„Safe-Harbor“-decision of the European Court of Justice
Transfer of Personal Data from Europe to Companies in the USA restricted
In its judgment of 6 October 2015 (ref. C-362/14), the European Court of Justice (ECJ) declared what is known as the “safe harbor” decision of the EU Commission to be invalid. This means that as from this date the transfer of personal data from Europe to companies in the USA can no longer be based on the safe harbor decision.
Many companies will thus lose the legal basis chosen by them to date for the transfer of personal data to service providers and companies in the USA. In particular, it will no longer be possible for European and US affiliates to transfer personal data between them on the basis of “safe harbor”.
Safe harbor decision between the EU Commission and the USA
According to the Data Protection Directive (95/46/EC) applicable within the European Union, personal data may only be transferred to other states if the information is adequately protected there. This critically depends on a level of data protection equivalent to that of the European Union existing in the state to which the personal data are transferred. Whether other states are in a position to guarantee this level of data protection is assessed by the European Commission. This was the background against which, in the year 2000, the EU Commission declared in its safe harbor decision that the USA was a state with the same level of data protection.
Based on the safe harbor decision, therefore, personal data of customers or internet users, as well as employees, can be transferred from states within the EU to the USA and stored and processed there without any further requirements (such as the approval of the person concerned). The only requirement is that the US companies undertake to observe the “Safe Harbor Principles” (a commitment to comply with the EU data protection standards) and register on a “safe harbor list” held by the US Trade Department.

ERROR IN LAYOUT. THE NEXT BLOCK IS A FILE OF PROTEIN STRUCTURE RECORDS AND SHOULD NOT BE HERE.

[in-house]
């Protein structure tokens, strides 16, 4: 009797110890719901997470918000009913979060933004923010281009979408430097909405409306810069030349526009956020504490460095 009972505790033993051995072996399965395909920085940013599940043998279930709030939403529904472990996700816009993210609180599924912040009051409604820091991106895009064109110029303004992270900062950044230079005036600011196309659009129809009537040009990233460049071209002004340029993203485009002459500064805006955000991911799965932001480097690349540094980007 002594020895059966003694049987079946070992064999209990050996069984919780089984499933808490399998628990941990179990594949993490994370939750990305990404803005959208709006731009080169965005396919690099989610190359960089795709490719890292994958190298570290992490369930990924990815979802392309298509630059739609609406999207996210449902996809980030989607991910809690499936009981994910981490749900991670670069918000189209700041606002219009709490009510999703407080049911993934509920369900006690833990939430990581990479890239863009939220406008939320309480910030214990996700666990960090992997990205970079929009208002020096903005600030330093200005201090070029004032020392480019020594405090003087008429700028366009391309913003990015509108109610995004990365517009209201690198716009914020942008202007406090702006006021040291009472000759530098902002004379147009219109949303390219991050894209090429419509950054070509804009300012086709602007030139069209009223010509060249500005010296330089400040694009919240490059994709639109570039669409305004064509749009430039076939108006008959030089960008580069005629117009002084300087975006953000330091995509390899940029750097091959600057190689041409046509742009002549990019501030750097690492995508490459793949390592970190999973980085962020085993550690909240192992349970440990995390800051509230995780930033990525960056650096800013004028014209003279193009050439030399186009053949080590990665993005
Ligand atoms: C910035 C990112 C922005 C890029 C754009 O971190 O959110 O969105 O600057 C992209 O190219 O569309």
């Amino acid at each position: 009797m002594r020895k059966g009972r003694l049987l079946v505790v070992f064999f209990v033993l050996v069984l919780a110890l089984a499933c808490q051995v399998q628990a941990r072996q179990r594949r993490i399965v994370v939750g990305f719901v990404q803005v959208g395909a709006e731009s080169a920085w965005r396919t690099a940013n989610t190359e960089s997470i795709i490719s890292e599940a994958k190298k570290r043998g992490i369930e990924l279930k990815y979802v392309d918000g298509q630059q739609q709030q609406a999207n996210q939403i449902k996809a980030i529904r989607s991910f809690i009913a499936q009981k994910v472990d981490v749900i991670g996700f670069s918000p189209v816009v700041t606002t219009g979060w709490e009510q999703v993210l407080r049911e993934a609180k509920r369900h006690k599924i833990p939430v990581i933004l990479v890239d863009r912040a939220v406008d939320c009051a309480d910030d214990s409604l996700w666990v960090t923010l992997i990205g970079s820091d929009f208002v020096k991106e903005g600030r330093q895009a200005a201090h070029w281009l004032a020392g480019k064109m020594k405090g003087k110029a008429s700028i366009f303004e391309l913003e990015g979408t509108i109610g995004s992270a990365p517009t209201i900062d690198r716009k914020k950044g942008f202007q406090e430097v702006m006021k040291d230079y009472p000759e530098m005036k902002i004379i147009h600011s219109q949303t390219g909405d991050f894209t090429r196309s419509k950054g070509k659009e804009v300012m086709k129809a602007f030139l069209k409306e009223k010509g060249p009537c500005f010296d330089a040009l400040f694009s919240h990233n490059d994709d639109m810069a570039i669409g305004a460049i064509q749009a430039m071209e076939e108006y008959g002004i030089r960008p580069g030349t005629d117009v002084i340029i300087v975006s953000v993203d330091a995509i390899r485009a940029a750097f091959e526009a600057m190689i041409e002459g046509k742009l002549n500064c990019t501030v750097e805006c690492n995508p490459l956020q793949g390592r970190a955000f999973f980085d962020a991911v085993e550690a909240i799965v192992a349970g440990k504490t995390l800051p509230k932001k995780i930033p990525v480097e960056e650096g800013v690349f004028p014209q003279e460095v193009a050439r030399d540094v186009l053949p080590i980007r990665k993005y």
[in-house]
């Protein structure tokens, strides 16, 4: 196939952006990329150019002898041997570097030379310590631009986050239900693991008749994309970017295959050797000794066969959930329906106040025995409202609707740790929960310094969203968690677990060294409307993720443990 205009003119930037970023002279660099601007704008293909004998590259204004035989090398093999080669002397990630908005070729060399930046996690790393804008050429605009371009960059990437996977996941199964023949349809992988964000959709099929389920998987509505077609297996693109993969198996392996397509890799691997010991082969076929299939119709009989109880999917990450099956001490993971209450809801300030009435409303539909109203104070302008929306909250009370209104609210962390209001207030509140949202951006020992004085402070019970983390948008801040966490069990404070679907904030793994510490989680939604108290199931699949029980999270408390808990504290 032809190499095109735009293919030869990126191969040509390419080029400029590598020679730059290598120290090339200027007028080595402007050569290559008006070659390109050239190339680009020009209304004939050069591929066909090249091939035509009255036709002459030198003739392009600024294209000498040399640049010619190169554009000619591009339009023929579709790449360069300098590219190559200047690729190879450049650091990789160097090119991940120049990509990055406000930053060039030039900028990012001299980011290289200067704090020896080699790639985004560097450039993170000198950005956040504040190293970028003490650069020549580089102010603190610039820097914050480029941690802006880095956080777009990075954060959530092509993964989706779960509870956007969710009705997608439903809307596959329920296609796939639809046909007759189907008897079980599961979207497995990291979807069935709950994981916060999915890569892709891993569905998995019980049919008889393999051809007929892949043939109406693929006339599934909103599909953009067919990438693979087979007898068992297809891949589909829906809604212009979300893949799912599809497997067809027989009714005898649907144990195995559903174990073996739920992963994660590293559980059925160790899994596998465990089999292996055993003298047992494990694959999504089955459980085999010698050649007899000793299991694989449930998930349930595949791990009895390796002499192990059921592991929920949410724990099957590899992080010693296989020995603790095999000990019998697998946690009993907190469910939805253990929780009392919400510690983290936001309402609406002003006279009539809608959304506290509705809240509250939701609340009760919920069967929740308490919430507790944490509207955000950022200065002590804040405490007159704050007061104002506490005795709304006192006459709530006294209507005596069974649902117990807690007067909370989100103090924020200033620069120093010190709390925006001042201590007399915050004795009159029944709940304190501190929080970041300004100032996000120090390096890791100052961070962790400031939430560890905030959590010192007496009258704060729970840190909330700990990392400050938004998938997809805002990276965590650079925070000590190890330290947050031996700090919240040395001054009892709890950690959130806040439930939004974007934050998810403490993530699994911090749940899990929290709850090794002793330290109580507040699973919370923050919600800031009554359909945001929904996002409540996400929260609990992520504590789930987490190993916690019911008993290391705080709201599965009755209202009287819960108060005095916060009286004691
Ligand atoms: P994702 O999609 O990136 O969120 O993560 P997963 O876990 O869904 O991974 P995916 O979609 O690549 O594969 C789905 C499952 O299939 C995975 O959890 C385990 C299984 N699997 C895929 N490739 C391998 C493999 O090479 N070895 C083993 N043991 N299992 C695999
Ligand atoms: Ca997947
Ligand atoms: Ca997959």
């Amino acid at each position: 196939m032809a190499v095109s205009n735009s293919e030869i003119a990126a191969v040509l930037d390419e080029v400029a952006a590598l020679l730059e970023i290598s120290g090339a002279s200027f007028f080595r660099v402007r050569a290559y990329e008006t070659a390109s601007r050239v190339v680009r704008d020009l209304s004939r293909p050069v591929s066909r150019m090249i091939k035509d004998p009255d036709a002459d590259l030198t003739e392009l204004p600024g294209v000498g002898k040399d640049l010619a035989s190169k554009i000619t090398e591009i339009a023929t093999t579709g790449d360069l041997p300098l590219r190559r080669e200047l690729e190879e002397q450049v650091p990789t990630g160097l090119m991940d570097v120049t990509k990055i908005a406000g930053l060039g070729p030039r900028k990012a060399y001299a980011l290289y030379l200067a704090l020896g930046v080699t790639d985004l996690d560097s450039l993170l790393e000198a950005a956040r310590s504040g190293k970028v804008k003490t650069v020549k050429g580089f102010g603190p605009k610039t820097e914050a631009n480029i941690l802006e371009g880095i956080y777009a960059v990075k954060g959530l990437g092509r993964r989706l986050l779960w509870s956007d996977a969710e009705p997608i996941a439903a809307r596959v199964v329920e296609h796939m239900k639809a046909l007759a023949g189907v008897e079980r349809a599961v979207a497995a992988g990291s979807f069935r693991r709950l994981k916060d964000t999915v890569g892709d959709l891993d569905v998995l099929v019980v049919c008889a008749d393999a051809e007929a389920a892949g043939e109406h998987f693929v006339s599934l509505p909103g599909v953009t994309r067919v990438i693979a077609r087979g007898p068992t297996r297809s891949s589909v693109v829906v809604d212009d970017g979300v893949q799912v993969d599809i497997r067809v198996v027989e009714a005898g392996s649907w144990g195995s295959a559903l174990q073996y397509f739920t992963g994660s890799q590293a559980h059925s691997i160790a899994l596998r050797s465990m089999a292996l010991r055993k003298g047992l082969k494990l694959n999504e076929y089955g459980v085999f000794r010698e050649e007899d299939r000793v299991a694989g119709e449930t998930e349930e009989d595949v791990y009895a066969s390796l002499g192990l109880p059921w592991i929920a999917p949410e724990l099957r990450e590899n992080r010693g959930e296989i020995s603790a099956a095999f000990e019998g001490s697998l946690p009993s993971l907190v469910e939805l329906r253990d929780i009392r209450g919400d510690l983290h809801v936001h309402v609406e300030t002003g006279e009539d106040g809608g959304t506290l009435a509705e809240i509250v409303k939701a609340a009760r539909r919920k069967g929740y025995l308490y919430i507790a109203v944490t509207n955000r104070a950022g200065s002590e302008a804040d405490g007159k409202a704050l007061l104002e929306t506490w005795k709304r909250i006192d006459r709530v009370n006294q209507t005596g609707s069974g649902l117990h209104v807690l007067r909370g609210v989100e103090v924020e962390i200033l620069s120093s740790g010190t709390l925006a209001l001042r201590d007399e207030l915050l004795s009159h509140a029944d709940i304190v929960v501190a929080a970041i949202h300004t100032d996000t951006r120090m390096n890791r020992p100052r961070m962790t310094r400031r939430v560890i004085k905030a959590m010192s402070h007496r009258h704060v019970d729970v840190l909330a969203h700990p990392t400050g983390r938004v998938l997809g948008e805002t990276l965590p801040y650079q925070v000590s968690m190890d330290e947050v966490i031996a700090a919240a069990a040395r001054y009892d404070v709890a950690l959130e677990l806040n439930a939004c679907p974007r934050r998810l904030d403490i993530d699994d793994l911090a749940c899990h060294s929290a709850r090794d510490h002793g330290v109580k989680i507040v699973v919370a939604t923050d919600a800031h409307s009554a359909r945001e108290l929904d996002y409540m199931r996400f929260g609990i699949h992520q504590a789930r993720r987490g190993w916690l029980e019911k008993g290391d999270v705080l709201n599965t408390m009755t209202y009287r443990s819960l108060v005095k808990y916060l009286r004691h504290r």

Decision of the ECJ of 6 October 2015
In its judgment of 6 October 2015, however, the European Court of Justice (ECJ) has now found that the same level of data protection does not exist in the USA and that personal data are not adequately protected in the USA. In light of this, the ECJ has declared the safe harbor decision of the EU Commission to be invalid and hence withdrawn the legal basis for the transfer of personal data to the USA on the basis of the safe harbor decision.
Effects in practice (in particular with regard to personal date of employees)
The judgment of the ECJ is of huge practical relevance not only in respect of the data of customers or internet users, but also with regard to the personal data of employees. This is because personal data of employees are often transferred between European and US affiliates – particularly within the same group – for the purposes of storage and processing.
Where these data were previously transferred only on the basis of the safe harbor decision, other legal options will now be required. If these other options do not offer the level of data protection existing within the EU, however, they likewise run the risk of being declared invalid.
At present the only legally watertight way of transferring personal data to the USA is therefore to obtain the express consent of the relevant person to the transfer of their data. The legal validity of the consent is, however, dependent in turn on the relevant person being informed of the precise use for which their personal data are intended and of the extent of the data processing and storage before they declare their consent.